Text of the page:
Success starts with a friendly attitude and continues through quality customer service. Learn how dedicated employees have helped to build long-term relationships with Rockford-area homeowners.
The Pearson Guy says it all. He’s a stellar employee, alert, happy, well-dressed, eager, willing and ready to serve all customers as if they were the only one on the day’s agenda. He’s the mascot of Pearson, 2415 20th St., Rockford, which specializes in plumbing, heating, air conditioning, pest control and more. In business for 51 years, Pearson services customers in Winnebago, Boone, Ogle and Stephenson counties, with offices in Rockford and Freeport.
The professional image and quality service for which the Pearson Guy so proudly stands explain the company’s continued growth and success, says Greg Lee, executive vice president.
“A lot of our work is responding to crisis situations, which requires people to make unexpected expenditures,” says Lee. “We have to be in tune with what people need and take care of those needs. We have one goal and that’s to fix the problem and earn the customer’s trust.”
President Matthew Morgan says good employees are the backbone of any successful business, and the company strives to hire the best through a rigorous interview process and an extensive background check.
“A good employee has a passion for what he or she is doing, is interested in performing a professional service and has a strong work ethic, while respecting customers, listening to their needs, understanding the customer’s role and being able to bring calm to a crisis situation,” he says.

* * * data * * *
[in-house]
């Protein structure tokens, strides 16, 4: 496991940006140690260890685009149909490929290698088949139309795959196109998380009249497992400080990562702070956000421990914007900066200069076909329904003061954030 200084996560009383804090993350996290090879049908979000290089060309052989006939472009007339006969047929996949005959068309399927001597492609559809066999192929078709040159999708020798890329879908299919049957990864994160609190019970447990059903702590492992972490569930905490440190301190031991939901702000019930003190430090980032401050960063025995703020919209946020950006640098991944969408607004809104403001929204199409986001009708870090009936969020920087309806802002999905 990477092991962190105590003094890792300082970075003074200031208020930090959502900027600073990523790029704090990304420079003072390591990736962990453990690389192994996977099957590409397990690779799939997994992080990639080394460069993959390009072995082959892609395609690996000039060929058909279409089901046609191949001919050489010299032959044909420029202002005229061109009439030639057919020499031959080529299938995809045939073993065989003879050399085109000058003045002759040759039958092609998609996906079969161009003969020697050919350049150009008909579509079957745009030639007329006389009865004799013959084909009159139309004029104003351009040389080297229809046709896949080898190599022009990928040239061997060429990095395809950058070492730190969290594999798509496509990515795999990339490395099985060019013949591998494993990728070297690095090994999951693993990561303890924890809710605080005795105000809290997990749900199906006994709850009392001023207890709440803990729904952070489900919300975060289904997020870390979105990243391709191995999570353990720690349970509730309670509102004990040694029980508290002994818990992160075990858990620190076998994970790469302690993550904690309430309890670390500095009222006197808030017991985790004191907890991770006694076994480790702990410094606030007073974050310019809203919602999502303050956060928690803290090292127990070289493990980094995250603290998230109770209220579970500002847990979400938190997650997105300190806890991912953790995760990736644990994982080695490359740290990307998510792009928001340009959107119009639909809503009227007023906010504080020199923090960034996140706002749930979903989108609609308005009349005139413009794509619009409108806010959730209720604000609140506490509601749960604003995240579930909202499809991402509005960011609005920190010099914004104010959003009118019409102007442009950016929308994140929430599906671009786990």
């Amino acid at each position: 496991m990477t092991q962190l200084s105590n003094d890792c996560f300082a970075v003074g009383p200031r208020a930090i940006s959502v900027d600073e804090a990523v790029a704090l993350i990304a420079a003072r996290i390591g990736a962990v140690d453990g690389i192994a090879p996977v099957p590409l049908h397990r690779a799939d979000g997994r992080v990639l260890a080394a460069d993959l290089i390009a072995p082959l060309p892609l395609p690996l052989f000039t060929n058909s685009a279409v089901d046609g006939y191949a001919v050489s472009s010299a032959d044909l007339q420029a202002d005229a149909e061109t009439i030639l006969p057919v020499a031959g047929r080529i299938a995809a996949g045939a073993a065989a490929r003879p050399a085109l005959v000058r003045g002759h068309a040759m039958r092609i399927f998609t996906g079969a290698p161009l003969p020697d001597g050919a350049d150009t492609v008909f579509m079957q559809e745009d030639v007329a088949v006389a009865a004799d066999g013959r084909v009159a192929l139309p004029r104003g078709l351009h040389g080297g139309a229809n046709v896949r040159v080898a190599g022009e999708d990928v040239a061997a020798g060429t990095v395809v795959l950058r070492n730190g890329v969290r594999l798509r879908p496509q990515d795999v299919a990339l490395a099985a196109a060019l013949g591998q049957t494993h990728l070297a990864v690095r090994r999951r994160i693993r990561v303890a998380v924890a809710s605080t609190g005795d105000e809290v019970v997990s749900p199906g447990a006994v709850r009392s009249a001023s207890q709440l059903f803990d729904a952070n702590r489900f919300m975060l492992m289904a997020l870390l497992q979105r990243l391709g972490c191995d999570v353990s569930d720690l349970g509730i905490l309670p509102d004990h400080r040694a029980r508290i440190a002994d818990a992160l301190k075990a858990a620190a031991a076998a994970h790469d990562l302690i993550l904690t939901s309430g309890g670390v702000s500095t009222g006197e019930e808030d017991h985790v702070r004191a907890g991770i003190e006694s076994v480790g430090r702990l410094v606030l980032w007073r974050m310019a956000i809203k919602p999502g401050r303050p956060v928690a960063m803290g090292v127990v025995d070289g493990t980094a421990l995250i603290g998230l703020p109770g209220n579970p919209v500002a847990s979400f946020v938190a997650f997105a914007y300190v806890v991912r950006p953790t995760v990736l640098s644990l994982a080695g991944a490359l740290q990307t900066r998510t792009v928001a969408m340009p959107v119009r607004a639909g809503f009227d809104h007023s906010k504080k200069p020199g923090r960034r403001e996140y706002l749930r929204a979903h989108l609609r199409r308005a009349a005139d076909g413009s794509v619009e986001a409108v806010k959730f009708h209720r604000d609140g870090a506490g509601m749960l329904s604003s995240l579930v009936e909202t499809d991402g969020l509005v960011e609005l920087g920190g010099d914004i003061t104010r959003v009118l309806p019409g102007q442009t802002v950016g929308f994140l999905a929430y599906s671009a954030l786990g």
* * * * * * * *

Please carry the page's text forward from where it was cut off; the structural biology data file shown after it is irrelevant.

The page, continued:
John Witt, a service technician with Pearson for 11 years, has been in the heating and air conditioning business for more than 20 years. He says working for Pearson is special because of its high standards, team approach, appreciation for employees and their families, and ongoing training.
“Their door is always open to us,” says Witt. “They treat us like family, ask our opinions, listen to our concerns, and we work together as a team. We are always involved in ongoing training, including safety meetings, learning about new products, training on new equipment and how to best deal with customers. Our No. 1 concern is how to satisfy our customers. That’s how we keep customers and have so much repeat business.”
Witt estimates that about 90 percent of his business is repeat customers. New business is mostly generated by referrals from existing customers.
“When you’re dealing with people, you have to have a good attitude, be sympathetic and empathetic, but most of all you have to know how to listen,” says Witt. “People will tell you what they need and want, if you just listen. When people have problems with their heating or air conditioning, they become uncomfortable, scared, upset, and they don’t know what’s wrong or what it’s going to cost. We listen and we also ask pertinent questions so we can understand what’s wrong and get to the source of the problem so we can fix it.”
Pearson offers various payment plans and financing options to work with people the best it can, when money is an issue, he adds.
“I always first introduce myself and present my business card to a customer,” says Witt. “If I find something wrong, I like to show them what’s wrong and educate them by explaining their options, so they can make the best decision for their situation.”